Redesigning curricula for both the teacher education institution and pre-tertiary education schools are all pitched towards producing students that measure up to set standards in content knowledge and mathematical skills. At the pre-tertiary level, a lapse in any of the topics or concepts in the mathematics curriculum affects the ability of students to attain the national standards as contained in the standards-based curriculum (SBC) for mathematics. A solid foundation in the mathematics content is equally significant as the pedagogical skills required of the trainee teachers of the Colleges of Education, since they are to cater for the mathematics needs of primary and Junior High Schools students in Ghanaian schools.

All the mathematics topics taught at the basic level constitute part of the foundation topics for core mathematics courses for both elective and non-elective mathematics students in the colleges of education. Geometric Theorem (GT) is a topic of remarkable significance but it has been perceived as a difficult concept by basic, senior high schools and college students (WAEC, 2014, 2015, 2016, 2017; IOE, UCC, 2020, 2021) .

The depth of content knowledge of elective mathematics students in the colleges of education differ from that of the non-elective mathematics students. Both at Senior High Level (pre college level) and the college of education, elective mathematics students study additional mathematics courses or topics. These differences have the potential of influencing the cognition of these two groups of students differently towards the study of mathematics. College tutors’ knowledge of these variations may assist them to adopt strategies that can address potential gaps that may exist between these two groups of students. According to Betty, Elsa, and Gert (2014), Williams and Upchurch (2001) , emphasize the importance of metacognitive skills in learning and recommends that metacognitive knowledge, strategies and skills should explicitly be attended to in teaching and learning.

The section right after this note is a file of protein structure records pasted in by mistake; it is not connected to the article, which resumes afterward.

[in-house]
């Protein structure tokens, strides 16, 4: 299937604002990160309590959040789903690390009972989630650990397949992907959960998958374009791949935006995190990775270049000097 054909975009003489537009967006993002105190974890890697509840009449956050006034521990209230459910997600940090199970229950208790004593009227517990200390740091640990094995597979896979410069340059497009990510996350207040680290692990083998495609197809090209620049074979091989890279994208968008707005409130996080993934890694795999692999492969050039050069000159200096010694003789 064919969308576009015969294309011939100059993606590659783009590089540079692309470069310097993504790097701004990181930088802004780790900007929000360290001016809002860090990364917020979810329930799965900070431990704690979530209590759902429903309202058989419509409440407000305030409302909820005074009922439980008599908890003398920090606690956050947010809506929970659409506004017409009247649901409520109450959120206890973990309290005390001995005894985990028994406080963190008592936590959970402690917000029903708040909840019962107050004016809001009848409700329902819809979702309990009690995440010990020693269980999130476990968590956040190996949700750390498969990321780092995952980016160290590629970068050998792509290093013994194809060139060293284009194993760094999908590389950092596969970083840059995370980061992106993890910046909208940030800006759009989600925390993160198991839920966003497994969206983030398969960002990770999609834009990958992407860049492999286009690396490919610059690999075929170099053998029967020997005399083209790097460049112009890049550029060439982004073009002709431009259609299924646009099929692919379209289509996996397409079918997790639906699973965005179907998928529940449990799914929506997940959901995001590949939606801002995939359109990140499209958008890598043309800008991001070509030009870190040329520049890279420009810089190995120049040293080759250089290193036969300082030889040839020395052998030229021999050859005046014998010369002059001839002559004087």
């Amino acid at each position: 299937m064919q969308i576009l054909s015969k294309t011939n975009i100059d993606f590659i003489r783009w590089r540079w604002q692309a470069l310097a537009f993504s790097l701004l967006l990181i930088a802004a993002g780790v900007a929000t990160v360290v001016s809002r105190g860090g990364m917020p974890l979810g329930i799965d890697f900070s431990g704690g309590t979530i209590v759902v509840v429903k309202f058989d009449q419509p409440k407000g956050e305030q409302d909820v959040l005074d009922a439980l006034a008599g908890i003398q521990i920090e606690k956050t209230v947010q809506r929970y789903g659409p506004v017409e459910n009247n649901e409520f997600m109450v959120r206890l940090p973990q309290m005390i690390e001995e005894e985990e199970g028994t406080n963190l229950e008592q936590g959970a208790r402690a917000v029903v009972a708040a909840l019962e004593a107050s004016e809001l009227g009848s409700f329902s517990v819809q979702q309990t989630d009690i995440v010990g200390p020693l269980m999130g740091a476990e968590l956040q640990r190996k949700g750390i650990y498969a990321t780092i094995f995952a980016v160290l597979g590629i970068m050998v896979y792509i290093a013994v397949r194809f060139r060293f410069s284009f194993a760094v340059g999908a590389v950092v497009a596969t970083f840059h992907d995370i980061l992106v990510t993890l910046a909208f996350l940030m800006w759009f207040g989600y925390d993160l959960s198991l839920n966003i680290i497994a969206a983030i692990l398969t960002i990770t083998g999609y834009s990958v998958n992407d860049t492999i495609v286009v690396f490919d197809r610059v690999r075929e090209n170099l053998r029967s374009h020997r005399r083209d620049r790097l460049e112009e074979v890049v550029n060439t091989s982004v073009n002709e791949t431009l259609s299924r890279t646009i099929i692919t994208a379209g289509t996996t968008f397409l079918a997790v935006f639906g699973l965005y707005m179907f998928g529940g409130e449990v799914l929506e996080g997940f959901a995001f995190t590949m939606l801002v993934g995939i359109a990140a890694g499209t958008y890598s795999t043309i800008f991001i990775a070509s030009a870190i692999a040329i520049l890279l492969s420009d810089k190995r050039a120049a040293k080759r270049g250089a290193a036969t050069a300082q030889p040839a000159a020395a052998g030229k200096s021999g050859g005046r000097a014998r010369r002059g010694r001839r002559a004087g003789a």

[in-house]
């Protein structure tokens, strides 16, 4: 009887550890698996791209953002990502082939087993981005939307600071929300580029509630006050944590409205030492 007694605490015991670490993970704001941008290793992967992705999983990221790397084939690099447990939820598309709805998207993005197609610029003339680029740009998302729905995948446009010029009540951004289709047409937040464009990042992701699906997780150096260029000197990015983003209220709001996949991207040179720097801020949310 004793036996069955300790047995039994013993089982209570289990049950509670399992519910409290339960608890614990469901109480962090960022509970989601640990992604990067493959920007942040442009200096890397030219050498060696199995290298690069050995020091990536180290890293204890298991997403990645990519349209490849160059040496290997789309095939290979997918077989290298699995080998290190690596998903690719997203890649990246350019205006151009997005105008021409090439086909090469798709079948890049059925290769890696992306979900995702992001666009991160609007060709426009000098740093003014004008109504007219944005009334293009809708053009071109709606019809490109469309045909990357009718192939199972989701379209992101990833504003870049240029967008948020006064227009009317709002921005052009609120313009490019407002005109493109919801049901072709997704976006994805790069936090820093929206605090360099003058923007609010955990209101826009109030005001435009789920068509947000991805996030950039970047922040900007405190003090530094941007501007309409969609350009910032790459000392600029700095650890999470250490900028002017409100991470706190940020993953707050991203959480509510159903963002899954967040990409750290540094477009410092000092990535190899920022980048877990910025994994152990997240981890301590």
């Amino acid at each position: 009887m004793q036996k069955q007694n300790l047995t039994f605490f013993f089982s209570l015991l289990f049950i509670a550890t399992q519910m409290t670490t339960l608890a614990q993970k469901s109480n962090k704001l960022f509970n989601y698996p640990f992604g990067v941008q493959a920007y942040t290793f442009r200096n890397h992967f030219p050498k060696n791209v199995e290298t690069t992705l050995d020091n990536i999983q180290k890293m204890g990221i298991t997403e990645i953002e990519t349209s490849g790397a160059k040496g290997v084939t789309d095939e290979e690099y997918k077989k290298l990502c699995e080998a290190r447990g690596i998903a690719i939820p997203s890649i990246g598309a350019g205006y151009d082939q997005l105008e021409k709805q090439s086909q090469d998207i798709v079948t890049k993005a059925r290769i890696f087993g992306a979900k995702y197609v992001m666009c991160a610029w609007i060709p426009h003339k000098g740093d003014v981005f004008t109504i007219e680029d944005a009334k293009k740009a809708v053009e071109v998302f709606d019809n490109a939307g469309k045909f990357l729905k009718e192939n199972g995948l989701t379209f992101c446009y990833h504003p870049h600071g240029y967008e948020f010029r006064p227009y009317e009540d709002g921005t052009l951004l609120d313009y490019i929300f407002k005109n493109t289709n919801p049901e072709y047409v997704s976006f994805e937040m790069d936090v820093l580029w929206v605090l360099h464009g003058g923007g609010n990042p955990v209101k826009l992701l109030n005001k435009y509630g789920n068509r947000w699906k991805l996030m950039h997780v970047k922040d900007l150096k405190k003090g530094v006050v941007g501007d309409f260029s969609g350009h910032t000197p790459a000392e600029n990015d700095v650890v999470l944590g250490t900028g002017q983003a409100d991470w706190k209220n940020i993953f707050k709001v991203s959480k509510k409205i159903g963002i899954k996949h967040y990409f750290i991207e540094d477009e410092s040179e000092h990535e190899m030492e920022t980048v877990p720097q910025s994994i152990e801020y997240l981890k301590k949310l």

Core Mathematics Topics Perceived as Difficult by Students

Domingo (2016) in a study mentions the topics in which secondary school teachers encounter challenges in teaching to include Geometric Theorem (GT) and applications of trigonometry in elevation, depression and bearings. Continuous teacher lapses in teaching some mathematics topics would invariably result in students perceiving such topics as difficult topics. The challenges and negative perceptions encountered in GT concepts may have its roots from the primary schools. Fielker, Tahta and Brookes (1979) enumerate a number of reasons for these challenges and its resultant negative perceptions. They observed that the average primary school mathematics teacher has fear for the word “Geometry” and an obsession with shapes and concepts, perhaps because of the numerous theorems in geometry the teacher encountered in high school. Fielker et al., notes further that the curriculum devotes more time to arithmetic than geometry.